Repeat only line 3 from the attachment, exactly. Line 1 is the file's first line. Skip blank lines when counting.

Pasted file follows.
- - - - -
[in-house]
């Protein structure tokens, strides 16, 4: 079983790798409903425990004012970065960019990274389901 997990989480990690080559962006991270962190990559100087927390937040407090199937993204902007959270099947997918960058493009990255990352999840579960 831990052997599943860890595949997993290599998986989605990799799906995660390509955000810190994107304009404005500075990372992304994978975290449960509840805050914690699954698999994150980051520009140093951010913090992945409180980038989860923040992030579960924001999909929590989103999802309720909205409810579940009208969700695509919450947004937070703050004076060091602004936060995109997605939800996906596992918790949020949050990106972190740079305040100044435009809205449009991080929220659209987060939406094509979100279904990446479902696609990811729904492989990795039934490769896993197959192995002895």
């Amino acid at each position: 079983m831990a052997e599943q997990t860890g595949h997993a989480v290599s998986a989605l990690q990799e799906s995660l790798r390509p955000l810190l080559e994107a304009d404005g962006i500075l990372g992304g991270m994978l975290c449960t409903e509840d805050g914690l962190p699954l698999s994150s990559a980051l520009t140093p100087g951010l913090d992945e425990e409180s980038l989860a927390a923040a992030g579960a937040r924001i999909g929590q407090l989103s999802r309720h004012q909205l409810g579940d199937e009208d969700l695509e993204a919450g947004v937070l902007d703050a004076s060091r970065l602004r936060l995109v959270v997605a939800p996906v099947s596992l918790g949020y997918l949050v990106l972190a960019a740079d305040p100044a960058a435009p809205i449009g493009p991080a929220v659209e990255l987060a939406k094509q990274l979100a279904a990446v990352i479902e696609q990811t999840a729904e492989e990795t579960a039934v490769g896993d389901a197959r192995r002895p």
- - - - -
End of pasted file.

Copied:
């Amino acid at each position: 079983m831990a052997e599943q997990t860890g595949h997993a989480v290599s998986a989605l990690q990799e799906s995660l790798r390509p955000l810190l080559e994107a304009d404005g962006i500075l990372g992304g991270m994978l975290c449960t409903e509840d805050g914690l962190p699954l698999s994150s990559a980051l520009t140093p100087g951010l913090d992945e425990e409180s980038l989860a927390a923040a992030g579960a937040r924001i999909g929590q407090l989103s999802r309720h004012q909205l409810g579940d199937e009208d969700l695509e993204a919450g947004v937070l902007d703050a004076s060091r970065l602004r936060l995109v959270v997605a939800p996906v099947s596992l918790g949020y997918l949050v990106l972190a960019a740079d305040p100044a960058a435009p809205i449009g493009p991080a929220v659209e990255l987060a939406k094509q990274l979100a279904a990446v990352i479902e696609q990811t999840a729904e492989e990795t579960a039934v490769g896993d389901a197959r192995r002895p």